Table 3. Total and Percentage of Events for Primary and Secondary Study Endpoints in the Transcatheter Aortic Valve Implantation and Control Group

Variable Events TAVI, No. Total TAVI, No. Events
TAVI, %
Events control, No. Total control, No. Events control, %
Death
Overall 701 5752 12.2 322 2239 14.4
DAPT vs aspirin + OAC 128 1334 9.6 28 247 11.4
DAPT vs MAPT 573 4418 12.9 294 1992 14.8
Stroke
Overall 175 5752 3.1 78 2239 3.5
DAPT vs aspirin + OAC 28 1334 2.1 3 247 1.2
DAPT vs MAPT 147 4418 3.3 75 1992 3.8
Bleeding
Overall 796 5752 13.8 358 2239 16
DAPT vs aspirin + OAC 110 1334 8.3 15 247 5.9
DAPT vs MAPT 686 4418 15.5 343 1992 17.2

DAPT, dual antiplatelet therapy; MAPT, monoantiplatelet therapy; OAC, oral anticoagulation; TAVI, transcatheter aortic valve implantation.

Dual antiplatelet therapy vs MAPT with or without OAT overall mortality with OR and 95%CI. The size of the data markers (squares) for aspirin is approximately proportional to the statistical weight of each trial. 95%CI, 95% confidence interval; DAPT, dual antiplatelet therapy; MAPT, monoantiplatelet therapy; M-H, Mantel-Haenszel; OAT, oral anticoagulation therapy; OR, odds ratio.

Figure 2. Dual antiplatelet therapy vs MAPT with or without OAT overall mortality with OR and 95%CI. The size of the data markers (squares) for aspirin is approximately proportional to the statistical weight of each trial. 95%CI, 95% confidence interval; DAPT, dual antiplatelet therapy; MAPT, monoantiplatelet therapy; M-H, Mantel-Haenszel; OAT, oral anticoagulation therapy; OR, odds ratio.

Meta-regression analysis showed no association between the survival benefits of DAPT (as log OR for mortality) and patients’ risk profile (defined as log OR for mortality in the control group; r = 0.84; 95%CI, −0.28 to 1.83; P = .14) and the risk of major bleedings with DAPT vs MAPT (as log OR for major bleedings; r = 0.01; 95%CI, −0.44 to 0.42; P = .96), as displayed in Figure 3.

Random effect meta-regression analyses for the risk (OR) of mortality between DAPT and MAPT according to patients’ risk profile (A) or the differential risk of bleedings in the 2 arms (B). The size of the circle corresponds to the statistical weight of each study. DAPT, dual antiplatelet therapy; MAPT, monoantiplatelet therapy; OR, odds ratio.

Figure 3. Random effect meta-regression analyses for the risk (OR) of mortality between DAPT and MAPT according to patients’ risk profile (A) or the differential risk of bleedings in the 2 arms (B). The size of the circle corresponds to the statistical weight of each study. DAPT, dual antiplatelet therapy; MAPT, monoantiplatelet therapy; OR, odds ratio.

Secondary Endpoints

Stroke. Data on stroke were available in 100% of the study population (7991 patients). Stroke occurred in 253 (3.2%) patients, with a slightly non-significant lower rate in patients on DAPT (OR, 0.83; 95%CI, 0.63-1.10; P = .20; Phet = .67) (Table 3 and Figure 4). No significant difference in stroke was observed between DAPT vs MAPT (OR, 0.81; 95%CI, 0.61-1.08; P = .15; Phet = .50), and MAPT + OAC (OR, 1.33; 95%CI, 0.40-4.47; P = .64; Phet = .59).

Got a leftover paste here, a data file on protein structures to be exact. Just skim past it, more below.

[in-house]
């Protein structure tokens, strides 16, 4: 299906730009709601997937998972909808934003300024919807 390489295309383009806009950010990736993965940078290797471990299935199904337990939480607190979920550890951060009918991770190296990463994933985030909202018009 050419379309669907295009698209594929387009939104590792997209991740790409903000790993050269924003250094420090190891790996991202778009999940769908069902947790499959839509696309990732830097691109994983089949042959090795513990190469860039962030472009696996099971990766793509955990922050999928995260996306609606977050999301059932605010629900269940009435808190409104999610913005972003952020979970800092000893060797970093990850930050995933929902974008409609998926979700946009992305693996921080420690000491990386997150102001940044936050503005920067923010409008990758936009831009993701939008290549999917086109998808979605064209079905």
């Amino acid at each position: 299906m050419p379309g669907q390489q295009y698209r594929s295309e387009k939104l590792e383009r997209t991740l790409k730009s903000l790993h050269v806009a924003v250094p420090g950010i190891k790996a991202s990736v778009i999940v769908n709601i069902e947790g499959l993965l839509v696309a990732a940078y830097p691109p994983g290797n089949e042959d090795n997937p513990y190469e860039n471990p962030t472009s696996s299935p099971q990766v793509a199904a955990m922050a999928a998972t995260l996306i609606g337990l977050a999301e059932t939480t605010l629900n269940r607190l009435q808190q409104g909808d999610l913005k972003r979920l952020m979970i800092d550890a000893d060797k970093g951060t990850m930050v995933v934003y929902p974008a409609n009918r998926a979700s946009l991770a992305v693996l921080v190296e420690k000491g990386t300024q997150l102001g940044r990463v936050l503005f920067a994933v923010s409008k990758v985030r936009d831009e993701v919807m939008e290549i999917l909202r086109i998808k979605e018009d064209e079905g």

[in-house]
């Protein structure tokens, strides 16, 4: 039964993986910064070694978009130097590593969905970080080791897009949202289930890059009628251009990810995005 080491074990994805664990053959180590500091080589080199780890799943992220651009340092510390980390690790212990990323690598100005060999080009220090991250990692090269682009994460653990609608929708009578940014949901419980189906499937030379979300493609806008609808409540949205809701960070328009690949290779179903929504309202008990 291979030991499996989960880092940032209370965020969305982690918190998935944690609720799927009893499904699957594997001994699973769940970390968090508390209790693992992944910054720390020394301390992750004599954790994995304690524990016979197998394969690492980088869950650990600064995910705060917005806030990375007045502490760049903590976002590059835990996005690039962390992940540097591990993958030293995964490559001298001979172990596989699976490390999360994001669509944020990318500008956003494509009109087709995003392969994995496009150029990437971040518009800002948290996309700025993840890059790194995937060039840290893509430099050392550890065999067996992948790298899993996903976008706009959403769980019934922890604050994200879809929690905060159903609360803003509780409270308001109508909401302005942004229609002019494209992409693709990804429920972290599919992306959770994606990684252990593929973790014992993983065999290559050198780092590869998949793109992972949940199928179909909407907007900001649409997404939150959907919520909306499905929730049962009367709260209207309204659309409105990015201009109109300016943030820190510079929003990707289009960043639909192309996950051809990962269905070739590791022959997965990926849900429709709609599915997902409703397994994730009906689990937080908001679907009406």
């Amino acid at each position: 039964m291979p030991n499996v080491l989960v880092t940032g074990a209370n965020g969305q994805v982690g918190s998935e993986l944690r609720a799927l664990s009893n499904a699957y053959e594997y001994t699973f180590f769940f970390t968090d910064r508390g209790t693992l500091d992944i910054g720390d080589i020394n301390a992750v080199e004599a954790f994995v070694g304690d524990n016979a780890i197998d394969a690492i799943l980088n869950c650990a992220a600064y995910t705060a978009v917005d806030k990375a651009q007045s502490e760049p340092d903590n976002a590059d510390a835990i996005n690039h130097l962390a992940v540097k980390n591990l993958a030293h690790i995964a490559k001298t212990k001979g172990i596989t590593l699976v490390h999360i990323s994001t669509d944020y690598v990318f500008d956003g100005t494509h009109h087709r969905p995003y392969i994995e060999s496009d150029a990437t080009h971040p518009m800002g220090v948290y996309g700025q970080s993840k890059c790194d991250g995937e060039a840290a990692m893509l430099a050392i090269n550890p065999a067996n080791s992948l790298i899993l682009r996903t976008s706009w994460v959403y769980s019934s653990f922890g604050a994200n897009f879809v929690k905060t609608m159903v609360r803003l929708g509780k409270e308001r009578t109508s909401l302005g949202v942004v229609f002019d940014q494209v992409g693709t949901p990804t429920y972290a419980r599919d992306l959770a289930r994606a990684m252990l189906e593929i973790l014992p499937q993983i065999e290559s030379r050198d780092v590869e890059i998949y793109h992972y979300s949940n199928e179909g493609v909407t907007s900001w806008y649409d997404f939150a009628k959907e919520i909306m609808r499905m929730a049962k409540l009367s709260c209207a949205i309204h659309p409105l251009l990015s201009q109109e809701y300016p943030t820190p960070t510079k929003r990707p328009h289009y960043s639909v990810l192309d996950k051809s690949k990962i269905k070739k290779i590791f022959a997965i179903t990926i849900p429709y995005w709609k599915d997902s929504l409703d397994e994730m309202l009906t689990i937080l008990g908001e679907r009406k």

Dual antiplatelet therapy vs MAPT with or without OAT on stroke with OR and 95%CI. The size of the data markers (squares) is approximately proportional to the statistical weight of each trial. 95%CI, 95% confidence interval; DAPT, dual antiplatelet therapy; MAPT, monoantiplatelet therapy; M-H, Mantel-Haenszel; OAT, oral anticoagulation therapy; OR, odds ratio.

Figure 4. Dual antiplatelet therapy vs MAPT with or without OAT on stroke with OR and 95%CI. The size of the data markers (squares) is approximately proportional to the statistical weight of each trial. 95%CI, 95% confidence interval; DAPT, dual antiplatelet therapy; MAPT, monoantiplatelet therapy; M-H, Mantel-Haenszel; OAT, oral anticoagulation therapy; OR, odds ratio.

Meta-regression analysis showed no association between the reduction in the rate of stroke with DAPT (as log OR for stroke) and patients’ risk profile (defined as log OR for stroke in the control group; r = −2.22; 95%CI (−5.8 to 1.29); P = .21).

Major Bleedings. Among the 7991 patients whose data were available, a major bleeding complication, as per protocol definition, occurred in 14.4% (1154) patients.

A more aggressive dual antiplatelet strategy was not associated with an increased risk of major bleedings (OR, 1.69; 95%CI, 0.86-3.31; P = .13; Phet< .0001), as displayed in Table 3 and Figure 5. Similar results were obtained for DAPT vs MAPT (15.5% [686/4418] vs 17.2% [343/1992], OR, 1.89; 95%CI, 0.66-5.45; P = .11; Phet< .00001), and MAPT + OAC (OR, 1.36; 95%CI, 0.74-2.49; P = .32; Phet = .76).

Dual antiplatelet therapy vs MAPT with or without OAT on major bleedings with OR and 95%CI. The size of the data markers (squares) is approximately proportional to the statistical weight of each trial. 95%CI, 95% confidence interval; DAPT, dual antiplatelet therapy; MAPT, monoantiplatelet therapy; OAT, oral anticoagulation therapy; OR, odds ratio.

Figure 5. Dual antiplatelet therapy vs MAPT with or without OAT on major bleedings with OR and 95%CI. The size of the data markers (squares) is approximately proportional to the statistical weight of each trial. 95%CI, 95% confidence interval; DAPT, dual antiplatelet therapy; MAPT, monoantiplatelet therapy; OAT, oral anticoagulation therapy; OR, odds ratio.

Meta-regression analysis showed no association between the reduction in the rate of major bleedings with DAPT (as log OR) and patients’ risk profile (defined as log OR for major bleedings in the control group; r = −0.21; 95%CI, (−1.59 to 1.16), P = .76).